The acting mayor, Jim Hinds won the Garmin Pro 550 electronic collar, donated by one of our major sponsors Garmin/Tri-Tronics. A special thank you gift was presented to Stu and Diana Mead for their generous sponsorship of the handlers jackets.
 
Master of Ceremonies and Auctioneer, Dave Douglas kept the calcutta moving along so contestants could leave early and get a good nights sleep before the opening series. At the end of the night, the starting dog #46 was drawn.
 
 

Brought to you by all of our sponsors

Purina logo  Avery Sporting Dog logo  Tri-tronics logo 
Zinger Winger logo Connie Swanson Animal Portraits Ducks Unlimited Canada logo

               
 
 
      
 
The 2017 Canadian National Amateur would like to thank our sponsors, Nestle-Purina Official Sponsor of the Canadian National Open and Canadian National Amateur Retriever Championships, Official Dog Food Sponsor and the Official Dog Food Supplier to the National Retriever Club of Canada, Avery Sporting Dog, Garmin Tri-Tronics official e-collar supplier, Winchester Ammunition official ammunition supplier. Thank you as well to Ducks Unlimited Canada supplier of the finalist gifts, Zinger Winger official remote launcher supplier, and Animal Portraits by Connie Swanson for supplying portrait to the winner.

Test 1 - Land Triple With a Retired Gun

Welcome to the running of the 2017 Canadian National Retriever Championship, hosted by the BC Amateur Field Trial Club, BC Labrador Retriever Club, and the Fraser Valley Retriever Training Club. The event was being in Mission, British Columbia along the Fraser River. Majestic mountains frame the valley on either side. Some of the larger peaks are snow capped. Test 1 was set up in a cut hay field with a few rises and patches of higher grass across and behind the test. The highest cover is mostly blackberries that grow everywhere, being an invasive species that have heavy thorns and are impenetrable. The judges had to work around this hazard as it was too dangerous to even throw birds in. The temperature was 17C under clear but somewhat hazy conditions. There was a slight breeze 4 km/hr NE. We didn’t seem to be affected by all of the wildfires burning out of control in British Columbia, although the TransCanada highway was closed north of us.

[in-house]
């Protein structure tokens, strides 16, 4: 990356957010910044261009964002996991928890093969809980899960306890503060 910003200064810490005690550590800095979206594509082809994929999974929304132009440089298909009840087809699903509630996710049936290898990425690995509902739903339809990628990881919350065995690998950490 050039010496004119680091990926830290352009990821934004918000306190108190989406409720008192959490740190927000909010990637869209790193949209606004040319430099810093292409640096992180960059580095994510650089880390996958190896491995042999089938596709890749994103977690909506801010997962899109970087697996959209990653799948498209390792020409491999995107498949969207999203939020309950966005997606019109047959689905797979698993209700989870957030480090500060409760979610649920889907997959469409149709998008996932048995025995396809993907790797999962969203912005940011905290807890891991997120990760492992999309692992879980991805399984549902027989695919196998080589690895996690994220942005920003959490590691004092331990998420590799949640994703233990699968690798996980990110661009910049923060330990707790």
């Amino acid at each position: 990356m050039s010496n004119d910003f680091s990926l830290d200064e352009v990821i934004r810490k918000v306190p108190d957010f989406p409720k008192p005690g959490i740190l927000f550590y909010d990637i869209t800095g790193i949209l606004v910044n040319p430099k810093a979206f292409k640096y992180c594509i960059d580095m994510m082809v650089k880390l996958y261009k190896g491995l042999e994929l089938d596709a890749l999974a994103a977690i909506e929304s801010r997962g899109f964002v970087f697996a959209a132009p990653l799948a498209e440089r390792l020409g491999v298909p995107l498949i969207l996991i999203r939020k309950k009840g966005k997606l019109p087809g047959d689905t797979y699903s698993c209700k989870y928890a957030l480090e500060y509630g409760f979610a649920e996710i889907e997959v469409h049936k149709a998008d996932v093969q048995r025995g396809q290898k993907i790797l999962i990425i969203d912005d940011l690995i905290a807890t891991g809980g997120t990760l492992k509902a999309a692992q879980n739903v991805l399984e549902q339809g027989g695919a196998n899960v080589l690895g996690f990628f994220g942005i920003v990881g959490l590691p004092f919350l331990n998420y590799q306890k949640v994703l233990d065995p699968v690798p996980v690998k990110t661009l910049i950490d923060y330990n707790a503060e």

Judges from left to right: Chris Brandl, Connie Swanson, Rob Littlemore